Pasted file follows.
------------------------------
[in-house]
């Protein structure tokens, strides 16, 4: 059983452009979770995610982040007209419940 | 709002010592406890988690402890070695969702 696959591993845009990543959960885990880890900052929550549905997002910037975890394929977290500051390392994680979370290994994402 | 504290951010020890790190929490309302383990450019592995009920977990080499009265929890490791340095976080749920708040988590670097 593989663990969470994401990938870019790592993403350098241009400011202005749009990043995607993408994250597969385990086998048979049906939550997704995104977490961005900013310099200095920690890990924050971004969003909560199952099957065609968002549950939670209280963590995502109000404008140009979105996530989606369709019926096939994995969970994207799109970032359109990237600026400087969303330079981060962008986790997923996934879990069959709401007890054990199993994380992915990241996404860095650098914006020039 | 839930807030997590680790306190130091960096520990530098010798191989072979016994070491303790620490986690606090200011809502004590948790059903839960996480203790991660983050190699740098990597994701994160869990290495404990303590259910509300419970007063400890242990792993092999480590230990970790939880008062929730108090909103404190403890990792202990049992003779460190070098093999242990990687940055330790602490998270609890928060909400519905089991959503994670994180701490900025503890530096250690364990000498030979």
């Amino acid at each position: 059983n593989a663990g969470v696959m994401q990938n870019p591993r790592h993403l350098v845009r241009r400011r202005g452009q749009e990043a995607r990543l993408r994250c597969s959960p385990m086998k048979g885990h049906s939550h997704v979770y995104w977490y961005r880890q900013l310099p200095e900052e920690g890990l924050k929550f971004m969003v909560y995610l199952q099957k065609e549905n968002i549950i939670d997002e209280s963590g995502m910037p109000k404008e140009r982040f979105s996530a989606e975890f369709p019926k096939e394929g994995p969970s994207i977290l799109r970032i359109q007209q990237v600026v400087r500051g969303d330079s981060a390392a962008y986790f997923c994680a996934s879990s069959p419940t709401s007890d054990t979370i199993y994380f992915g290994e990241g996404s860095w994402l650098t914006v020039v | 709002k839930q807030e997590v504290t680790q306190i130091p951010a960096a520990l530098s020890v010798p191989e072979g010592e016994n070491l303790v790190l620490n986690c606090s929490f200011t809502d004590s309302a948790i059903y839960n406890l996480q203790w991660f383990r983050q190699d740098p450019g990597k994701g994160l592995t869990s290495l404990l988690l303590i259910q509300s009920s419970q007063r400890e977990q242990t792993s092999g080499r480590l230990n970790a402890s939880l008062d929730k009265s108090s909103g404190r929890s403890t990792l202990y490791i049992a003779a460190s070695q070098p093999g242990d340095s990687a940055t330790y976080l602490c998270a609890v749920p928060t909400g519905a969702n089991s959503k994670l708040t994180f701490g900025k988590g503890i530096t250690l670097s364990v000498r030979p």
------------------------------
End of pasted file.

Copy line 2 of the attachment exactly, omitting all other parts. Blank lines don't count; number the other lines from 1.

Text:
């Protein structure tokens, strides 16, 4: 059983452009979770995610982040007209419940 | 709002010592406890988690402890070695969702 696959591993845009990543959960885990880890900052929550549905997002910037975890394929977290500051390392994680979370290994994402 | 504290951010020890790190929490309302383990450019592995009920977990080499009265929890490791340095976080749920708040988590670097 593989663990969470994401990938870019790592993403350098241009400011202005749009990043995607993408994250597969385990086998048979049906939550997704995104977490961005900013310099200095920690890990924050971004969003909560199952099957065609968002549950939670209280963590995502109000404008140009979105996530989606369709019926096939994995969970994207799109970032359109990237600026400087969303330079981060962008986790997923996934879990069959709401007890054990199993994380992915990241996404860095650098914006020039 | 839930807030997590680790306190130091960096520990530098010798191989072979016994070491303790620490986690606090200011809502004590948790059903839960996480203790991660983050190699740098990597994701994160869990290495404990303590259910509300419970007063400890242990792993092999480590230990970790939880008062929730108090909103404190403890990792202990049992003779460190070098093999242990990687940055330790602490998270609890928060909400519905089991959503994670994180701490900025503890530096250690364990000498030979």